Pope Francis approves sainthood for Mother Teresa
Vatican: Pope Francis on Tuesday approved sainthood
for Mother Teresa, the missionary nun who was a symbol of compassion for her
care of the sick and the destitute. The pontiff set September 4 as the date for
her canonisation, elevating her to an official icon for the Catholic faith.
The move comes 19 years after the death of the
Albanian nun who dedicated most of her adult life to working with the poor of
There was no immediate word from the Vatican on the
location of the canonisation ceremony, which is expected to take place in Rome
with a thanksgiving ceremony held at a later date in the Indian city where
Teresa is buried.
Teresa, who was 87 when she died in 1997, was revered
by Catholics and many others around the world. She won the 1979 Nobel peace
prize for her work with the poor.
But she was also a controversial and divisive figure
with critics branding her a religious imperialist whose fervent opposition to
birth control and abortion ran contrary to the interests of the communities she
claimed to serve.
Despite posthumously published letters revealing that
she suffered crises of faith throughout her life, Teresa has been fast-tracked
to canonisation in unusually quick time, underlining her status as a modern-day
icon of Catholicism.
Teresa took the first step to sainthood in 2003 when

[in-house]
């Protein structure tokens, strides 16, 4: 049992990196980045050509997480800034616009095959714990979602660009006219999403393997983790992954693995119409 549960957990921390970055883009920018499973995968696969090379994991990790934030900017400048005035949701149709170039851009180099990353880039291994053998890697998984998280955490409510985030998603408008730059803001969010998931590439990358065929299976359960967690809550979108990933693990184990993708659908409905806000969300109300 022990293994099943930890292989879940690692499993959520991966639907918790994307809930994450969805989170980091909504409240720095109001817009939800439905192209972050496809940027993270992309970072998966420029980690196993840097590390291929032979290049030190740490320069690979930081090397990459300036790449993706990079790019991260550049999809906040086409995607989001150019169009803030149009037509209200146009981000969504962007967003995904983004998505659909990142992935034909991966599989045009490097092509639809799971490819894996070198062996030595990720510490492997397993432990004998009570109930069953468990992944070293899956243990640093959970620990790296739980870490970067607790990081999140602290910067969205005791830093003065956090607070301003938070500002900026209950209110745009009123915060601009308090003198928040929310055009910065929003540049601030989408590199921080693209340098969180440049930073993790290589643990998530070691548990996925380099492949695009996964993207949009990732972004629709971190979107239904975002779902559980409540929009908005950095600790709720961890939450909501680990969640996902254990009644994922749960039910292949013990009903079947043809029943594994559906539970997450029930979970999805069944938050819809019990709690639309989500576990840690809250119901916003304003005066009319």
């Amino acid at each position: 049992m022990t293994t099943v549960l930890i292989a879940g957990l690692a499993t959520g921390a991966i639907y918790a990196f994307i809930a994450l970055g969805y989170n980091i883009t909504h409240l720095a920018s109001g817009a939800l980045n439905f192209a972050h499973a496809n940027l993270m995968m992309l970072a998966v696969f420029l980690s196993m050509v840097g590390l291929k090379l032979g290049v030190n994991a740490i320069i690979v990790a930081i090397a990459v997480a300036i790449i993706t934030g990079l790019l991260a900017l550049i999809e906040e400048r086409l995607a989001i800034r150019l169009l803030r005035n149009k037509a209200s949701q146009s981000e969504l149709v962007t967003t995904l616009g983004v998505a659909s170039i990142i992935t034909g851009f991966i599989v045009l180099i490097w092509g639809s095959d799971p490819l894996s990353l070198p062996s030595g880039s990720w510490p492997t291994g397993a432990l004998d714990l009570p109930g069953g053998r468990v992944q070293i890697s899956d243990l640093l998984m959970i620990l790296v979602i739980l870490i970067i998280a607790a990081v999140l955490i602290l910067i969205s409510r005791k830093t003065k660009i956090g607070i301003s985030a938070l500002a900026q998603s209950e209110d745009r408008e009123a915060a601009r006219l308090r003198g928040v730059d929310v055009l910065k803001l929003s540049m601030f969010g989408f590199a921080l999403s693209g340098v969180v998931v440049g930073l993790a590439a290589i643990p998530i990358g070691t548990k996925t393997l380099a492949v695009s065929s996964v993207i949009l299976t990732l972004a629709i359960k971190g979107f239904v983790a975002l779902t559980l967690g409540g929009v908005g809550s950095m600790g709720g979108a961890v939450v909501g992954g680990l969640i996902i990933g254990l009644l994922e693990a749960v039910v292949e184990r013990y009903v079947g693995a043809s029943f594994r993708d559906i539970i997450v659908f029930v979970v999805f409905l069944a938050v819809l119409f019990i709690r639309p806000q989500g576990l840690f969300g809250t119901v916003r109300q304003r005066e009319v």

she was beatified by Pope John Paul II following the recognition of a claim she
had posthumously inspired the 1998 healing of a critically-ill Bengali tribal
Last year she was credited by Vatican experts with
inspiring the 2008 recovery of a Brazilian man suffering from multiple brain
tumours, thus meeting the Church's standard requirement for sainthood of having
been involved in two certifiable miracles.
Teresa was born Agnes Gonxha Bojaxhiu to Albanian
parents in 1910 in Skopje, now the capital of Macedonia.
She started her life as a nun as a teenager with a
missionary order in Ireland and arrived in India in 1929.
After more than two decades of missionary and charity
work, she founded her own Missionaries of Charity order in 1950. She was
granted Indian citizenship a year later.
Francis, who regards Teresa as the incarnation of the
kind of Church he wants to lead, met the by-then internationally famous nun
three years before her death, when he was still a bishop in Argentina.